A performance test tool shall be regarded as an intrinsic part of an IT product throughout its life-cycle.
In most cases performance requirements on an IT product will grew dramatically during its life-cycle. A consequence of this is that requirements on upscaling of performance test tools will follow.
Our solutions provide test tool scaling in three dimensions:
Simple scaling of a load generator by separation of logical and physical load
A common problem occurs when required load increases beyond a point where several load generator processes will have to run in parallel on separate hardware servers to create the demanded conditions on the tested system. Such situations increase the complexity in management of generated load and reporting of measurement results.
On MBC the complexity of running several physical load generator processes in parallel on separate hardware servers is hidden by a logical load generator.
Figure F-7: Logical and physical load generators
A logical load generator is a configuration entity that provides a simple and aggregated view to a test user when managing load levels and receiving measurement.
It handles all complexity of running multiple generator processes in parallel on separate hardware servers.
Automated distribution of simulated users across the load generator processes(Traffic Adapter processes).
Automated distribution of traffic frequencies (generated load) across the load generator processes (Traffic Adapter processes).
Automated collection of external performance metrics from the load generator processes (Traffic Adapter processes).
From the user's view it is one load generator sending service requests to a tested system and one load generator reporting response times, traffic frequences etc. no matter how complex the load generator setup is.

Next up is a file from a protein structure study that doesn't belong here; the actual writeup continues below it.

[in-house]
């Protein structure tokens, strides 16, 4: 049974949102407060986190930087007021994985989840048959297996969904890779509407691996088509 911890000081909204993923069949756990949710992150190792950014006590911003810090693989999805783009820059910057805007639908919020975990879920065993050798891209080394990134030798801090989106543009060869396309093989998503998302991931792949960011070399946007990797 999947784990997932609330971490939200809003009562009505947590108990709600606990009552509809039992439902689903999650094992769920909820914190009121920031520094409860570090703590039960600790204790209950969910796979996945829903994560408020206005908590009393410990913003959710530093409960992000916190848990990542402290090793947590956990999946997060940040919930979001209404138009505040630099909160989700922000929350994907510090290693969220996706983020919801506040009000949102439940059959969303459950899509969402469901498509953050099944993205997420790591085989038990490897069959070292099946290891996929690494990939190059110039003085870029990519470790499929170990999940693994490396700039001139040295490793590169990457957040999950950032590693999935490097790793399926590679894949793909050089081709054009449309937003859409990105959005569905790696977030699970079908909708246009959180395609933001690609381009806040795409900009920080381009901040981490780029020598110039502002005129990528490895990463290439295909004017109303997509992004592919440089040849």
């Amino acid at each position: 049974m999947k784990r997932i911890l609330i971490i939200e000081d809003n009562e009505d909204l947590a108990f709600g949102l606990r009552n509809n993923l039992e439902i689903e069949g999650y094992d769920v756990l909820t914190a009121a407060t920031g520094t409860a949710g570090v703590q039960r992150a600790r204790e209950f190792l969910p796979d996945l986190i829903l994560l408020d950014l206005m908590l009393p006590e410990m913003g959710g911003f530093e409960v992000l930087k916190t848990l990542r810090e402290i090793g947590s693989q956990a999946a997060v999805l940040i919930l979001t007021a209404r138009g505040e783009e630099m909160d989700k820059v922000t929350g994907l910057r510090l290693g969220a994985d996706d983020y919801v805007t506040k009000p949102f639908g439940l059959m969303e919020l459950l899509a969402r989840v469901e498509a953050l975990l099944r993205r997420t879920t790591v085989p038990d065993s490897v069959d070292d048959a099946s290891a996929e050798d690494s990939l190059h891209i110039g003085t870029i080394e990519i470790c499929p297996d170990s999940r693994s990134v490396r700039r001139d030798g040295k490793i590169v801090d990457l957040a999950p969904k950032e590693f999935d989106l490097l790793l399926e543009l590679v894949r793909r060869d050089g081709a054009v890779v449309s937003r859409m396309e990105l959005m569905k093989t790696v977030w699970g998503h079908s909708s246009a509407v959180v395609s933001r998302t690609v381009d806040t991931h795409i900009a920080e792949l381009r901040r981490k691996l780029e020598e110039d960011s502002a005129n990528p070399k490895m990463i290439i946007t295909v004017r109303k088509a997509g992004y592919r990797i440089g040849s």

No manpower is therefore required to handle the increased complexity of running large capacity load generators.
Simple scaling of a performance test case
A configured Traffic Handler on MBC is a logical load generator representing one interface between MBC and the tested system.
Figure F-8: Traffic Set and Traffic Handlers
All Traffic handlers of a test case are configured in a Traffic Set that handles all interfaces between MBC and the tested system.
A test case in MBC has one or more Traffic handlers configured. Each configured Traffic Handler has its own mix of user scenarios, application scenarios, application protocols, transport protocols, and internet protocols.
A Traffic Set with multiple Traffic Handlers configured for different application protocols interfacing different components of a tested system enables MBC to scale to very complex workloads.
Simple scaling of physical resources
Scaling an MBC system for generating more load also requires more physical resources to carry out a larger task.
Figure F-9: MBC a scalable performance test system
An MBC system has two types of servers:
Monitor servers managing a performance test job.
Traffic servers carrying out the work of the configured Traffic Handlers.
Figure F-10: An MBC system with three Monitor servers and eight Traffic servers
In the figure above the MBC system has been expanded to three Monitor servers and eight Traffic servers. The Traffic servers can be shared between the Monitor servers in any configuration.
The effect on load capacity by adding one or more Traffic servers is linear, i.e. the capacity of each additional Traffic server is equal to each existing Traffic server as long as they have the same hardware configuration.